The rail chief blamed the engineer for failing to set the brakes properly before the Montreal, Maine & Atlantic Railway train hurtled down a seven-mile (11-kilometer) incline, derailed and ignited. All but one of the 73 cars was carrying oil, and at least five exploded.
Edward Burkhardt, president and CEO of parent company Rail World Inc., said the engineer had been suspended without pay and was under "police control."
Parts of the devastated town had remained too hot and dangerous to enter and find bodies days after the disaster. Some 60 people had been presumed missing earlier.
"Now we are standing here with a number of 50 persons that we are considering most probably dead in this tragedy," said Quebec police inspector Michel Forget, who came to an afternoon news briefing from a meeting with families of the dead and missing.
"We informed them of the potential loss of their loved ones," Forget said. "You have to understand that it's a very emotional moment, and our thoughts are with these families."
Only one of the bodies found so far has been formally identified, said Genevieve Guilbault of the coroner's office. She did not release the name but said next of kin had been notified.
She described efforts to identify the other remains as "very long and arduous work" a consequence of the fire's intensity.
Another police official, Sgt. Benoit Richard, said investigators had spoken with Burkhardt during his visit. He did not elaborate.
Until Wednesday, the railway company had defended its employees' actions, but that changed abruptly as Burkhardt singled out the engineer as culpable.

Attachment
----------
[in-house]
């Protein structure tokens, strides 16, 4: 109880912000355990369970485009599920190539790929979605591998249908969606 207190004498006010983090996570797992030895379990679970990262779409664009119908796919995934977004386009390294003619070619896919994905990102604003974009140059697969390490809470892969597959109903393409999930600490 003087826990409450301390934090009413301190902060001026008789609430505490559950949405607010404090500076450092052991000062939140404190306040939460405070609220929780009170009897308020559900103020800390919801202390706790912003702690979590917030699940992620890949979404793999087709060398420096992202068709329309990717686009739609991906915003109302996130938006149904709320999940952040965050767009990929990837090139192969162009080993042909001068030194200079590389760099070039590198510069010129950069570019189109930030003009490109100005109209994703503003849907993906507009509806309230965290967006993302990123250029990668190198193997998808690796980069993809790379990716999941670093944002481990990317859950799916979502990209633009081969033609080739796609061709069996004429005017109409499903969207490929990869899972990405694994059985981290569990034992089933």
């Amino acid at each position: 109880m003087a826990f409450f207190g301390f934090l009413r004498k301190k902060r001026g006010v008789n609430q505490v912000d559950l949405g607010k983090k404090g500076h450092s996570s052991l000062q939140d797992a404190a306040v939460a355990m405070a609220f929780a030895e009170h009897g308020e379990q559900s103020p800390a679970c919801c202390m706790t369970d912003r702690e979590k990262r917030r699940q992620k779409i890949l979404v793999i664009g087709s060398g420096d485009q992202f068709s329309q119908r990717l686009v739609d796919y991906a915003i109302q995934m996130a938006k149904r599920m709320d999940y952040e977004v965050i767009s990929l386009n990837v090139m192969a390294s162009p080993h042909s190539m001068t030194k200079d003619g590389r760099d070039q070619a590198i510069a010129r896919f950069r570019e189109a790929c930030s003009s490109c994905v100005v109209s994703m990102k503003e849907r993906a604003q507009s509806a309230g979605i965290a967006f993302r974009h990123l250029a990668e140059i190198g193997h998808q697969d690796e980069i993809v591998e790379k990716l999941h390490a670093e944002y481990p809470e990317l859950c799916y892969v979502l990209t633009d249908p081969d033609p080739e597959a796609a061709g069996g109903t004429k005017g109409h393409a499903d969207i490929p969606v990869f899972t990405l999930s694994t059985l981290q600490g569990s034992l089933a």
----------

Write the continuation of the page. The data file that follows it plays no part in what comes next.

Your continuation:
"We think he applied some hand brakes, but the question is, did he apply enough of them?" Burkhardt said. "He said he applied 11 hand brakes. We think that's not true. Initially we believed him, but now we don't."
Burkhardt did not name the engineer, though the company had previously identified the employee as Tom Harding of Quebec. Harding has not spoken publicly since the crash.
"He's not in jail, but police have talked about prosecuting him," Burkhardt said. "I understand exactly why the police are considering criminal charges ... If that's the case, let the chips fall where they may."
Quebec police have said they were pursuing a wide-ranging criminal investigation, extending to the possibilities of criminal negligence and some sort of tampering with the train before the crash. The heart of the town's central business district is being treated as a crime scene and remained cordoned off by police tape Wednesday.
At a news conference shortly before Burkhardt's arrival, Quebec Premier Pauline Marois faulted his company's response.
"We have realized there are serious gaps from the railway company from not having been there and not communicating with the public," Marois said. She depicted Burkhardt's attitude as "deplorable" and "unacceptable."
Burkhardt, who arrived in town with a police escort, said he had delayed his visit in order to deal with the crisis from his office in Chicago, saying he was better able to communicate from there with insurers and officials in different places.
"I understand the extreme anger," he said. "We owe an abject apology to the people in this town."
In an exchange with reporters, Burkhardt defended the practice of leaving trains unmanned, as was the case when the train rolled away. Canadian transportation department officials have said there are no regulations against it.
"For the future we, and I think probably the rest of the industry, aren't going to be leaving these trains unmanned," Burkhardt said. "We'll take the lead with that. I think the rest of the industry is going to follow."
Among the residents looking on as Burkhardt spoke was Raymond Lafontaine, who is believed to have lost a son, two daughters-in-law and an employee in the disaster.
"That man, I feel pity for him," Lafontaine said. "Maybe some who know him properly may think he's the greatest guy in the world, but with his actions, the wait that took place, it doesn't look good."
The disaster forced about 2,000 of the town's 6,000 residents from their homes, but most have been allowed to return.